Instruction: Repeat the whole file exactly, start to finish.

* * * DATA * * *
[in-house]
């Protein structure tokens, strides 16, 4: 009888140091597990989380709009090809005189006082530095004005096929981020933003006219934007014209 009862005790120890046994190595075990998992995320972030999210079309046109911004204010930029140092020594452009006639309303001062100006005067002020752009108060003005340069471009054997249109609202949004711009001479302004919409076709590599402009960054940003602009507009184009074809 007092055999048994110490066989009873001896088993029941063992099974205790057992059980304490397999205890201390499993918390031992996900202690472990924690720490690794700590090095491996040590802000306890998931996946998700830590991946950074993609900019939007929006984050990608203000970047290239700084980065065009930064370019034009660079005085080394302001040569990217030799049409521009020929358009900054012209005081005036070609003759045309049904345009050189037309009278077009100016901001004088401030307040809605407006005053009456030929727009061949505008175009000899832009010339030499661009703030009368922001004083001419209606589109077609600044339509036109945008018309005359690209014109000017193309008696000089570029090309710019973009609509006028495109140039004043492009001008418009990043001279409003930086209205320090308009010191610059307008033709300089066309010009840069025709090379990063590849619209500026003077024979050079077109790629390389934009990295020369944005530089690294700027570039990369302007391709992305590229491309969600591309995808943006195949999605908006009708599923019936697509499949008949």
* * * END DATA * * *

[in-house]
């Protein structure tokens, strides 16, 4: 009888140091597990989380709009090809005189006082530095004005096929981020933003006219934007014209 009862005790120890046994190595075990998992995320972030999210079309046109911004204010930029140092020594452009006639309303001062100006005067002020752009108060003005340069471009054997249109609202949004711009001479302004919409076709590599402009960054940003602009507009184009074809 007092055999048994110490066989009873001896088993029941063992099974205790057992059980304490397999205890201390499993918390031992996900202690472990924690720490690794700590090095491996040590802000306890998931996946998700830590991946950074993609900019939007929006984050990608203000970047290239700084980065065009930064370019034009660079005085080394302001040569990217030799049409521009020929358009900054012209005081005036070609003759045309049904345009050189037309009278077009100016901001004088401030307040809605407006005053009456030929727009061949505008175009000899832009010339030499661009703030009368922001004083001419209606589109077609600044339509036109945008018309005359690209014109000017193309008696000089570029090309710019973009609509006028495109140039004043492009001008418009990043001279409003930086209205320090308009010191610059307008033709300089066309010009840069025709090379990063590849619209500026003077024979050079077109790629390389934009990295020369944005530089690294700027570039990369302007391709992305590229491309969600591309995808943006195949999605908006009708599923019936697509499949008949």